Area Forecast Discussion
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FXUS64 KLUB 141136 AAA

Area Forecast Discussion...UPDATED
National Weather Service Lubbock TX
536 AM CST Wed Feb 14 2018

VFR conditions in place at KLBB and KPVW but KCDS is
intermittently bouncing between MVFR and VFR. KCDS should continue
to do this through mid morning before going VFR through the rest
of the day. Wind will pick up from the southwest through the
afternoon as well. VFR conditions will continue through this
evening but there could be some MVFR clouds ceilings after
midnight Thursday morning towards the end of this TAF cycle but
confidence is too low to include at this time.



.PREV DISCUSSION... /issued 409 AM CST Wed Feb 14 2018/

Broad southwesterly flow aloft downstream of an upper low off the
coast of southern California is drawing plenty of mid-upper level
moisture off the eastern Pacific and over the region early this
morning. This flow regime will persist the next couple of days as
the upper low quickly opens and ejects tonight and is replaced by a
shortwave digging through the Great Basin tomorrow. Surface
troughing in the lee of the Rockies will promote breezy downslope
flow today and again tomorrow. The shallow moisture that has
returned to the eastern half of the CWA early this morning, and
could provide patchy fog over the far eastern zones the next several
hours, will be advected eastward. This will leave a warm, dry and
breezy afternoon which will also act to increase the fire danger.
The abundant high clouds could temper heating and deep mixing just a
bit, but temperatures will still climb well into the 70s, with a few
lower 80s possible. After another mild night tonight, winds will
turn more westerly behind a weak Pacific front associated with what
remains of the former upper low as it emerges well to our north. The
winds will again be solidly on the breezy side, likely a few knots
higher than today. These downslope winds will promote another warm
day, and even under plenty of mid-high clouds and behind the Pacific
front, highs will range from the upper 60s across the southwest
Texas Panhandle to lower and middle 80s in the Rolling Plains. Even
with the dry lower levels, we can not completely rule out a rogue
shower today or tomorrow as the Pacific moisture streams over the
region, though virga will be the more likely outcome.

A strong cold front will follow early Friday, with gusty northerly
winds and much cooler and relatively dry air in its wake. At the
same time, the positively tilted western trough will impinge upon
the elevated Pacific moisture, with a favorable upper level jet and
some elevated frontogenesis likely leading to the development of a
west-southwest to east-northeast band of precipitation on Friday.
NWP, aside from the NAM, do show a band of light precipitation
expanding from southern NM into southern OK, cutting across the
southern half or so of our CWA. Models have generally backed off on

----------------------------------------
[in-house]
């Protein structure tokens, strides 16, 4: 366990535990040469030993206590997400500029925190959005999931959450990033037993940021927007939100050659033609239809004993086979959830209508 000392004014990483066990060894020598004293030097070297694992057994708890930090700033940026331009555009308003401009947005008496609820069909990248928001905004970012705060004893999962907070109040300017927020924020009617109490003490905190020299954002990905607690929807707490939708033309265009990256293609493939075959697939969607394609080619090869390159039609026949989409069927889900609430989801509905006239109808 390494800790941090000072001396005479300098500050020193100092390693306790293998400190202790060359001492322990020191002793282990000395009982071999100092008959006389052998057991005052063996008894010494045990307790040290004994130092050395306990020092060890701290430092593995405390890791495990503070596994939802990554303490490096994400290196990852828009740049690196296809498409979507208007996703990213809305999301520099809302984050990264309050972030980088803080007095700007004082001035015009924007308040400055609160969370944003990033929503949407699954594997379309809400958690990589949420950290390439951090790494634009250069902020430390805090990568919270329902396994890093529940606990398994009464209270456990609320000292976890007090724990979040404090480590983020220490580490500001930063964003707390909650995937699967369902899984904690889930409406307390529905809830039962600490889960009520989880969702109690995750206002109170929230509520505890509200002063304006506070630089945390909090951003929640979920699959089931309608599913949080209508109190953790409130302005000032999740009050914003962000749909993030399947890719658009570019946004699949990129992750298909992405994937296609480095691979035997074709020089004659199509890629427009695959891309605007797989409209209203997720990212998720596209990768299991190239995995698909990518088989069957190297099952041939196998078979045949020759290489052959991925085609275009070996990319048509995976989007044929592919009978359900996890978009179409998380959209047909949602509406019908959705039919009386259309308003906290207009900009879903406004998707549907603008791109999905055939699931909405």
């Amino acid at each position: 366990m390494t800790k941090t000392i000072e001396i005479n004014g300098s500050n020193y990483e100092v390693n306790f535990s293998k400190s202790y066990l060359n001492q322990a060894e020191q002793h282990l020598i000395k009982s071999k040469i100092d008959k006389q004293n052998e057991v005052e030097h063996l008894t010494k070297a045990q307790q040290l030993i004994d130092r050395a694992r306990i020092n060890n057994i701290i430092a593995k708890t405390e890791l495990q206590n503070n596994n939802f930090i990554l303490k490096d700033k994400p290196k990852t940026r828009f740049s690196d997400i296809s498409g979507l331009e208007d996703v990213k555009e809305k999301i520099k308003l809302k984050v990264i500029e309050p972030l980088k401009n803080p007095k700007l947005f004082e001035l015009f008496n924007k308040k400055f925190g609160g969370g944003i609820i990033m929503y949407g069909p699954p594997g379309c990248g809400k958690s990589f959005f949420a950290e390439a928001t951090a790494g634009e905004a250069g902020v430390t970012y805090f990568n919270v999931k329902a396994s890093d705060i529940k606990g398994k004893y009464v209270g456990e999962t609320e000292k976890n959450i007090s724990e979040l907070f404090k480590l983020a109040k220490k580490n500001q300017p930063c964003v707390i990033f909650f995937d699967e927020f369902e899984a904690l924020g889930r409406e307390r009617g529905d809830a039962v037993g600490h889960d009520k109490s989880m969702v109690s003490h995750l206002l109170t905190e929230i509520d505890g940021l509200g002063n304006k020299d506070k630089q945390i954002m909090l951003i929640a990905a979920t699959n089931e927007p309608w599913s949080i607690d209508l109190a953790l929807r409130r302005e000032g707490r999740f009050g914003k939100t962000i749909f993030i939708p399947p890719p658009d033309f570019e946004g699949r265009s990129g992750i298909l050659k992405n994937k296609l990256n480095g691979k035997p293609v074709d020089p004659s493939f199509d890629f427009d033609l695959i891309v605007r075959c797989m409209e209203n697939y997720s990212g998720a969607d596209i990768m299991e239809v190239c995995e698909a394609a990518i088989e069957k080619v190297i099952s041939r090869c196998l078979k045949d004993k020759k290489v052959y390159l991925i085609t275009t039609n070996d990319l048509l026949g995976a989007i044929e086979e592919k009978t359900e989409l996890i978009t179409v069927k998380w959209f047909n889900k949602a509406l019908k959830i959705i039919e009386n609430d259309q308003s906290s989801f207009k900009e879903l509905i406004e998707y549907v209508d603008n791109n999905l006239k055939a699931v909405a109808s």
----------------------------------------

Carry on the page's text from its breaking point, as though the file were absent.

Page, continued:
precipitation amounts through the day on Friday, and this seems
reasonable given the dry low-level air that will be cutting under
the moist flow aloft. The latest trends favor our best
precipitation chances Friday night before the upper wave quickly
exits east early Saturday. We have followed these trends, and now
reflect the highest PoPs between 00Z and 12Z Saturday, with values
ranging from 20 percent across the northwest zones to 50-60
percent over the southern/southeastern zones. Regarding p-type,
most indications favor a chilly rain, while temperatures perhaps
holding steady or even warming slightly Friday night as low-level
flow swings back around to the south. Still, with forecast lows
near freezing, and some question marks regarding the temperature
profile, we do reflect and rain and freezing rain mix for all but
the southern and eastern most zones late Friday night. Before
then, as the initial post-frontal air builds in on Friday, the
increased potential for evaporative cooling could bring some risk
of a wintry mix, that is if the dry air doesn`t completely thwart
precipitation altogether. For now we have maintained only a rain
mention in the grids during the day Friday with highs stuck in
the lower to middle 40s.

A quick recovery to near average temperatures will follow on
Saturday with even warmer temperatures on Sunday as southwesterly
flow aloft (and southerly low-level flow) return in advance of the
next iteration of western troughing. We may even see a dryline
attempt to setup early next week with a chance of showers/storms
possibly flirting with our far southeast zones at times, though
the better shot will likely remain off to our east. Instead, fire
weather concerns may be more likely here as dry, warm and breezy
conditions spread across the Caprock. Eventually another cold
front may move into the South Plains by Tuesday or Wednesday as a
portion of the western trough translates eastward.

Warm, dry and breezy conditions will result elevated to briefly
critical fire weather over most of the area this afternoon. RH
values may dip below 15 percent, though wind speeds are generally
expected to remain sub-critical. A fire danger statement (RFD) will
be issued for all but the southern Rolling Plains valid from midday
to 6 pm. Tomorrow will bring another round of gusty, dry and warm
winds. Wind speeds may actually be a little stronger than today, but
RH values are also expected to be higher, generally above 20




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